It’s royal wedding week. But with Meghan Markle and Prince Harry hogging the headlines, another important transatlantic match-up is getting less media coverage.
This less-heralded union is taking place in the competitive food-retail landscape, with Sainsbury’s agreeing to buy Asda from its present owner, US retail titan Walmart.
An invitation to Meghan and Harry’s wedding is probably the world’s hottest ticket right now. And royal weddings are always a big hit with consumers. But we’ve yet to see how consumers will be affected by the Sainsbury’s/Asda tie-up. Will some local branches be closed or restructured? As lots of Sainsbury’s and Asda stores are close to each other, the deal could result in less choice for consumers.
Royal weddings are great for suppliers – from premium marketers to budget retailers, all offering commemorative products. Businesses in the UK and beyond are celebrating hearty sales as Windsor gears up for the big day.
The wedding is also likely to have a positive impact on tourism. With the pound attractively valued, widespread media coverage is essentially free advertising for the UK as a holiday destination – especially if the sun shines. Prince William and Kate Middleton’s wedding provided a sizeable shot in the arm for tourism in 2011, with 800,000 more visitors than in 2010, according to the data from the Office of National Statistics. Meghan and Harry’s nuptials could have a similar effect.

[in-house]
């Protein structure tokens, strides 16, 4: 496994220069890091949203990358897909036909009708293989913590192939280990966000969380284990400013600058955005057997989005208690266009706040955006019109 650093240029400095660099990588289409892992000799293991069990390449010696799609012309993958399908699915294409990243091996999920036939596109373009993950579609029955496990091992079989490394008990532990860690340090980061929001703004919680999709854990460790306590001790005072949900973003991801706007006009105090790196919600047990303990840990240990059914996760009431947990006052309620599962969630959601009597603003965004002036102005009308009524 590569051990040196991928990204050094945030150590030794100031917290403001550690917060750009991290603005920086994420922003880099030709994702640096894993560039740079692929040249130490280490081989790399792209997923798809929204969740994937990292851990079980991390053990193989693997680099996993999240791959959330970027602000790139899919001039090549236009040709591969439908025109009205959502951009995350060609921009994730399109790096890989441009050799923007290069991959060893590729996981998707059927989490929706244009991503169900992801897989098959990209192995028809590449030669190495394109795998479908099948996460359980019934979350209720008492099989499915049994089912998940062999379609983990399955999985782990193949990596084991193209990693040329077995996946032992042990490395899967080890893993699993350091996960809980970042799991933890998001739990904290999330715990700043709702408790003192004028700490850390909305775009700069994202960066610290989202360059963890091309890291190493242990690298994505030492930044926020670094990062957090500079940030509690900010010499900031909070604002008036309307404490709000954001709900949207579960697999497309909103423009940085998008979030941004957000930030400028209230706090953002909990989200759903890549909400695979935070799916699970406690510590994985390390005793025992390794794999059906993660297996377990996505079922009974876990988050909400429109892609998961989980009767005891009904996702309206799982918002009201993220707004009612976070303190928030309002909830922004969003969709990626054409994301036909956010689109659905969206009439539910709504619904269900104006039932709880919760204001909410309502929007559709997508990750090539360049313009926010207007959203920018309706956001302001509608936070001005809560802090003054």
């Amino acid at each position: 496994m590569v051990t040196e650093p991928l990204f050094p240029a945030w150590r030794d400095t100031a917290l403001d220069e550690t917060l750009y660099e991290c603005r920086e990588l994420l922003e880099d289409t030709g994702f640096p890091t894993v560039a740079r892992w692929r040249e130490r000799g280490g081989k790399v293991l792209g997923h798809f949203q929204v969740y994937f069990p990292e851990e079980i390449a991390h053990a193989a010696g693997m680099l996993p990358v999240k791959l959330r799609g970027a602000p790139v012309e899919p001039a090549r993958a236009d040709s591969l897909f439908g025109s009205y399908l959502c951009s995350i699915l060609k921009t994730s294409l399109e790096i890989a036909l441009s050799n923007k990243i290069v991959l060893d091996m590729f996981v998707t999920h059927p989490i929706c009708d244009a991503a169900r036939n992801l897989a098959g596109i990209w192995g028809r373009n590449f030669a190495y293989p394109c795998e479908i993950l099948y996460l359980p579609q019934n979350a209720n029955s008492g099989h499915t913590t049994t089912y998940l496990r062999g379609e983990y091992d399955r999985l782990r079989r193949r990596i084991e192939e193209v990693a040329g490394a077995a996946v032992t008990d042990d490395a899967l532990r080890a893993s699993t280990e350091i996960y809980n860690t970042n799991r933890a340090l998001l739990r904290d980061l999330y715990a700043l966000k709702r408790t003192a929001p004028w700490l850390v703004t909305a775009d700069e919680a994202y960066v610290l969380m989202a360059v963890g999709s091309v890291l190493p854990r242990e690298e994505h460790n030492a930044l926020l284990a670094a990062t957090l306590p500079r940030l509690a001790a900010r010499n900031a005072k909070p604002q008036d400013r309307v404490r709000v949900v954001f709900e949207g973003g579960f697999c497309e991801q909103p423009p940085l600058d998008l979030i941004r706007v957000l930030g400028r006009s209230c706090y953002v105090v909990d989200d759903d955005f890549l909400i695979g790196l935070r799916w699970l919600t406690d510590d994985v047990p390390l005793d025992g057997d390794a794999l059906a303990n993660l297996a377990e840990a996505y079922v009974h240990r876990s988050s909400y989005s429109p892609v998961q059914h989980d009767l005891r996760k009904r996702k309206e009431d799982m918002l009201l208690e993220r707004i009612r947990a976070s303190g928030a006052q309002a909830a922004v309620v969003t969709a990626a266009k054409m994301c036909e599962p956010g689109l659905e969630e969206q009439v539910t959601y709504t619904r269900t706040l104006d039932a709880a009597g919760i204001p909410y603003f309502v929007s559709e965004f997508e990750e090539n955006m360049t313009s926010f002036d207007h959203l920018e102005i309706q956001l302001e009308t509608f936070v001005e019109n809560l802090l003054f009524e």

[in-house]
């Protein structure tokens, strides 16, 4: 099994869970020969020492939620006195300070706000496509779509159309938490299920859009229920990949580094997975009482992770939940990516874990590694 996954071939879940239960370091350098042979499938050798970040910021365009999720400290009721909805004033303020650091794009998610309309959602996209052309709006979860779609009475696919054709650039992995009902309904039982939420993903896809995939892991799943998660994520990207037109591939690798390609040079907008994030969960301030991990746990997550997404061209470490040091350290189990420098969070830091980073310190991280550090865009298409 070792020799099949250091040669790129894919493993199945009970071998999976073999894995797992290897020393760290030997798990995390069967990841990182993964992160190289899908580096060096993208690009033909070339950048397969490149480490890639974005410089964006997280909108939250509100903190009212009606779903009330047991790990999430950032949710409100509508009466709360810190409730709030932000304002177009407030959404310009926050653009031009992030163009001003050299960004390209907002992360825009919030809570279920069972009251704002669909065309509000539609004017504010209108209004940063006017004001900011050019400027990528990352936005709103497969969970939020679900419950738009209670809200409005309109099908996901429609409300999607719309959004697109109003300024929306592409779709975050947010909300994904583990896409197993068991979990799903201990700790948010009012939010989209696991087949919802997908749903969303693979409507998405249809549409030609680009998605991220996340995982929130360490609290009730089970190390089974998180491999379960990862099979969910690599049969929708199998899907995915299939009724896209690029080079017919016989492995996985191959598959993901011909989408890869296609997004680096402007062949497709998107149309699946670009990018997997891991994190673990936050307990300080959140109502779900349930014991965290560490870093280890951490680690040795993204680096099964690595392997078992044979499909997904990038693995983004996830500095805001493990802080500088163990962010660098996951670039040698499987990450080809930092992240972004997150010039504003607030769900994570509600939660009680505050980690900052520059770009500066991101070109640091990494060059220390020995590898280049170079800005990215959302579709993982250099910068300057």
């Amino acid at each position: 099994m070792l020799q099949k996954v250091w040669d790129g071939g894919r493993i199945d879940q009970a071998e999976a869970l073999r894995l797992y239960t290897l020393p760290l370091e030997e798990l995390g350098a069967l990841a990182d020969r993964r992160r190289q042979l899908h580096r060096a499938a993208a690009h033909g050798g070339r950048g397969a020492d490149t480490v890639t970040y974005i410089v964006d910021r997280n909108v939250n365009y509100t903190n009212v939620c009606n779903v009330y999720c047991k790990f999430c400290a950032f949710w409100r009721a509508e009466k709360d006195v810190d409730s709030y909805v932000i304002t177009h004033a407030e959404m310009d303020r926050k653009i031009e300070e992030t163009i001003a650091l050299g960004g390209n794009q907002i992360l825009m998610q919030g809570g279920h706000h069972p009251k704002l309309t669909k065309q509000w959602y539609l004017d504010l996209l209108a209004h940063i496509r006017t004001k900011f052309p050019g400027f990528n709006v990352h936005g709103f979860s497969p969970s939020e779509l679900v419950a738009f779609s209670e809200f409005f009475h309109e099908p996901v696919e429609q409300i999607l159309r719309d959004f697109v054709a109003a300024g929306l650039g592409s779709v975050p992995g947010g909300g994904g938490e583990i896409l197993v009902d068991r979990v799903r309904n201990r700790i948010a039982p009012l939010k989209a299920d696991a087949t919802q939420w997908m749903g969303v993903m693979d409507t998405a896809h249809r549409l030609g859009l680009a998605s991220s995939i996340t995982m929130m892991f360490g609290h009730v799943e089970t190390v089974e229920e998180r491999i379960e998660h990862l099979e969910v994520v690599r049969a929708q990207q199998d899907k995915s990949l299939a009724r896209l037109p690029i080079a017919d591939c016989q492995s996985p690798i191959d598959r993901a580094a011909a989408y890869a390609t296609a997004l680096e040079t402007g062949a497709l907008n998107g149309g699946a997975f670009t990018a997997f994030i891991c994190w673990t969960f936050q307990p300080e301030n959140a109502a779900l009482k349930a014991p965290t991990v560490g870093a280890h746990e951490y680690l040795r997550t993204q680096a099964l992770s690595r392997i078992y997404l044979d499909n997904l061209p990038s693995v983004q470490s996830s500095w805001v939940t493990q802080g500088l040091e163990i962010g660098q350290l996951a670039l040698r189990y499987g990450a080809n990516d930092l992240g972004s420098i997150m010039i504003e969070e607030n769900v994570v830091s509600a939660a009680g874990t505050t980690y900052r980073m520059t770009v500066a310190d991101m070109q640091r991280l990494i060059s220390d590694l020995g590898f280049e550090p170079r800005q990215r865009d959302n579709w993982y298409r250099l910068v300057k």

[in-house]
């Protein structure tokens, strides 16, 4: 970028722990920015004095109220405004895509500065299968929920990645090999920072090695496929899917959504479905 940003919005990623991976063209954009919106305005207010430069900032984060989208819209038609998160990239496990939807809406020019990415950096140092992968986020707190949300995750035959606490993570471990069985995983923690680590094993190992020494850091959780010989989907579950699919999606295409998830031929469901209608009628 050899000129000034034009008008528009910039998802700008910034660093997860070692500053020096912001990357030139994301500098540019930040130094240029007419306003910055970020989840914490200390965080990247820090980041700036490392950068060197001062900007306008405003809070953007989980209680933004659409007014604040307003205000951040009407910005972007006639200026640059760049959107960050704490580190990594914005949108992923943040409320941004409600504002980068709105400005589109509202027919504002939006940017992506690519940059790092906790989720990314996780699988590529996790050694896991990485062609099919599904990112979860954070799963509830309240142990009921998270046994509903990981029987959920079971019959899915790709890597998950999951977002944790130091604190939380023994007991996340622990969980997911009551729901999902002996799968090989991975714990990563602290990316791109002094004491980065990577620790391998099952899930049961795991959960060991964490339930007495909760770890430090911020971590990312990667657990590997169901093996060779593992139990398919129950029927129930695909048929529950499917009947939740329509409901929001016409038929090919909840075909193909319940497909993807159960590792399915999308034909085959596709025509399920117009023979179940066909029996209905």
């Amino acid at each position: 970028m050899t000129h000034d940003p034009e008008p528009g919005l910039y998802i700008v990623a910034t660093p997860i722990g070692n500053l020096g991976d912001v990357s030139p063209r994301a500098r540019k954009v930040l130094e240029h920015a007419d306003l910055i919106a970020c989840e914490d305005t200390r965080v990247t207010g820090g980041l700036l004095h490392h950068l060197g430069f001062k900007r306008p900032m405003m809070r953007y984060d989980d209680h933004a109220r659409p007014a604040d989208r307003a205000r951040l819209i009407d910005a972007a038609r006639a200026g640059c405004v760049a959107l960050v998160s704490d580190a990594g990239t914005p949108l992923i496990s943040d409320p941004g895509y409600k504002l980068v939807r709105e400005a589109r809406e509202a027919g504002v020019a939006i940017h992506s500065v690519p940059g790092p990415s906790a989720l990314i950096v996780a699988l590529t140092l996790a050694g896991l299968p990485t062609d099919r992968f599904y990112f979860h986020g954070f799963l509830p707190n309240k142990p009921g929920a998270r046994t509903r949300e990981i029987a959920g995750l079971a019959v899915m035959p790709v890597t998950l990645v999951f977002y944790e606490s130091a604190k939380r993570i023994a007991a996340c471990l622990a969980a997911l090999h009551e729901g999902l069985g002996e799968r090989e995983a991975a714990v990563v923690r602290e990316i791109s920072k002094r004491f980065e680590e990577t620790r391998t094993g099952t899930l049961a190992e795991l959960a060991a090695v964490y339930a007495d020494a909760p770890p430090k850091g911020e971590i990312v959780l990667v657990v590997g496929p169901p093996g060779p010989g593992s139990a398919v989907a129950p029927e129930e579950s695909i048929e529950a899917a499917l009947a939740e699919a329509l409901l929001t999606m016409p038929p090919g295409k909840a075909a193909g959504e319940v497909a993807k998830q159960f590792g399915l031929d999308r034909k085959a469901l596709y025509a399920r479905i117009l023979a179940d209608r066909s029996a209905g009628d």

Suppliers to Sainsbury’s and Asda, on the other hand, are almost certain to face an adverse impact. Crooning Mike Coupe, CEO of Sainsbury’s, has pledged to cut the prices of everyday products by around 10% – which would certainly leave customers ‘in the money.’ But the Competitions and Markets Authority (CMA) is expected to examine the deal’s impact as a matter of urgency.
Subject to a CMA review, the companies expect the deal to go through by the second half of 2019. If it does go ahead, the combined entity will become a major competitor to market leader Tesco. Although this could threaten Tesco’s dominance, the consolidation is likely to benefit the supermarket sector as a whole.
Twenty years ago, who would have expected a union between a British prince and a divorced American actress? Similarly, few could have foreseen a situation where Sainsbury’s, a venerable family firm, would be allowed to purchase Asda. Both are timely reminders that nothing is permanent except change.
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